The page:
Zinfandel: $23.00 – $25.99: 2019 Awards

Armida            2017    Dry Creek Valley                     25.00   Silver

Saini Vineyards           2017    Dry Creek Valley                     24.00   Silver

 

Zinfandel: $26.00 – $28.99: 2019 Awards

Francis Ford Coppola Director’s Cut   2015    Dry Creek Valley                     27.00   Gold

Kokomo Winery          2017    Dry Creek Valley                     28.00   Silver

Mazzocco Sonoma      2016    Dry Creek Valley                     26.00   Silver

Pedroncelli      2016    Dry Creek Valley         Bushnell Vineyard       26.00   Bronze

Gustafson Family Vineyards   2016    Dry Creek Valley         Cuvee  28.00   Bronze

 

Zinfandel: $29.00 – $31.99: 2019 Awards

Pedroncelli      2016    Dry Creek Valley         Courage          30.00   Double Gold

Mazzocco Sonoma      2016    Dry Creek Valley         Aguilera          29.00   Silver

Mazzocco Sonoma      2016    Dry Creek Valley         Briar    29.00   Silver

Forchini Vineyards & Winery  2016    Dry Creek Valley         Estate Grown & Bottled          30.00   Silver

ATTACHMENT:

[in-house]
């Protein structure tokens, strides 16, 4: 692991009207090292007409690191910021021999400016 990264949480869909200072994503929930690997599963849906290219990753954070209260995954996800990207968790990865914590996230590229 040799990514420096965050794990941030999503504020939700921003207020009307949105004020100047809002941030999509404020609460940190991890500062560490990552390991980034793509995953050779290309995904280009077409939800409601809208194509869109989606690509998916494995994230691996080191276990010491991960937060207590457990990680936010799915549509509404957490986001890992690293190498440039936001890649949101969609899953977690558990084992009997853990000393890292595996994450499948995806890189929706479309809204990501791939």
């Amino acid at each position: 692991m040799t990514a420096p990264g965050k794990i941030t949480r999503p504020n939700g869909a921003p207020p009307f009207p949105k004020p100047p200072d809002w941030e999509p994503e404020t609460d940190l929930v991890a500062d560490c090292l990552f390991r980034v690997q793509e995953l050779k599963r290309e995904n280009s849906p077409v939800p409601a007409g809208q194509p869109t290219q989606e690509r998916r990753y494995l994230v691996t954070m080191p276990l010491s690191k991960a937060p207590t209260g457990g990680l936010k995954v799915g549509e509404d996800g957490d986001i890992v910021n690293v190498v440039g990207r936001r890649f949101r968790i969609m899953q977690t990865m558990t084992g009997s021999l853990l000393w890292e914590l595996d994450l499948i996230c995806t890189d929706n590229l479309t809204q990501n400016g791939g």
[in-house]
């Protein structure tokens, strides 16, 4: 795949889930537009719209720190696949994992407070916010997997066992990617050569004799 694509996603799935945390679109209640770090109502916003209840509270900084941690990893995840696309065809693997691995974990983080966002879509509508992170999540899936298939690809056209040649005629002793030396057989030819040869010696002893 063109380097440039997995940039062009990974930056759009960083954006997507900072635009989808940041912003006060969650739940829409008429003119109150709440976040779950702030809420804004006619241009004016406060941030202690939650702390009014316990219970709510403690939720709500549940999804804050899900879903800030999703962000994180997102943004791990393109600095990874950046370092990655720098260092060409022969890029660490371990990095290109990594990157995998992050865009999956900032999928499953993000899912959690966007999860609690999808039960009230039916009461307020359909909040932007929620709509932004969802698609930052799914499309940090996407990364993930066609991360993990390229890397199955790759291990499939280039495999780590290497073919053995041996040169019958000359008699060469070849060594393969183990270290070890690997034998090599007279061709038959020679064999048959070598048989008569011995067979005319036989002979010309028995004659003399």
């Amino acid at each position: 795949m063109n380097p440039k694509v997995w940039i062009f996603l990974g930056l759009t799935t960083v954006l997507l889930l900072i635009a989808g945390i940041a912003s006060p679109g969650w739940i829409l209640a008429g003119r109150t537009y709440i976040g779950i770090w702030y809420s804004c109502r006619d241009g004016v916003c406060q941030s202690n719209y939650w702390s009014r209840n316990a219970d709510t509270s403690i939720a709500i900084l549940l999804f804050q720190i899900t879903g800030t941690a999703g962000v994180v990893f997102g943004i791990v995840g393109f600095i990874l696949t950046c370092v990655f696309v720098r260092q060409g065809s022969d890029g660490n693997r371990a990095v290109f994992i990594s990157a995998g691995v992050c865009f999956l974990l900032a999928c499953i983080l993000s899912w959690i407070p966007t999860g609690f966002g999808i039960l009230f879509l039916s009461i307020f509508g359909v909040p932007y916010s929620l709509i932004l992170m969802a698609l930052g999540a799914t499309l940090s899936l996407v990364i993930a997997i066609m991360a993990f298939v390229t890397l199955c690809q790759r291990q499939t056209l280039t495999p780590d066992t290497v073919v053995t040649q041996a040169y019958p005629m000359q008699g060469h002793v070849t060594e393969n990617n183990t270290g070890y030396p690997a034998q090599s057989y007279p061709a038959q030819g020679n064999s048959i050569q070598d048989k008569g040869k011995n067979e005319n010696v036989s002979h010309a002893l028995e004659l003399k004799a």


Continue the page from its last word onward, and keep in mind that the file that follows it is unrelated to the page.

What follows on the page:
Wilson of Dry Creek    2016    Dry Creek Valley         Wilson Winery 29.00   Silver

Wilson of Dry Creek    2016    Dry Creek Valley         Wilson Winery 29.00   Silver

 

Zinfandel: $32.00 – $34.99: 2019 Awards

Mazzocco Sonoma      2016    Dry Creek Valley         Warm Springs Ranch  34.00   Double Gold

Mazzocco Sonoma      2016    Dry Creek Valley         Sullivan            34.00   Gold

Mazzocco Sonoma      2016    Dry Creek Valley         Reserve Sonoma County         34.00   Gold

Amphora         2015    Dry Creek Valley         Gasparini-Beals Vineyard       34.00   Gold

Mazzocco Sonoma      2016    Dry Creek Valley         Beasley            34.00   Gold

Mazzocco Sonoma      2016    Dry Creek Valley         Seaton 34.00   Silver

Dutcher Crossing        2016    Dry Creek Valley         Proprietor’s Reserve   33.00   Silver

Geyser Peak Winery   2016    Dry Creek Valley                     32.00   Silver

Mazzocco Sonoma      2016    Dry Creek Valley         Verano 32.00   Silver

 

Zinfandel: $35.00 – $37.99: 2019 Awards

Mazzocco Sonoma      2016    Dry Creek Valley         Maria  36.00   Gold

Dry Creek Vineyard    2016    Dry Creek Valley                     35.00   Gold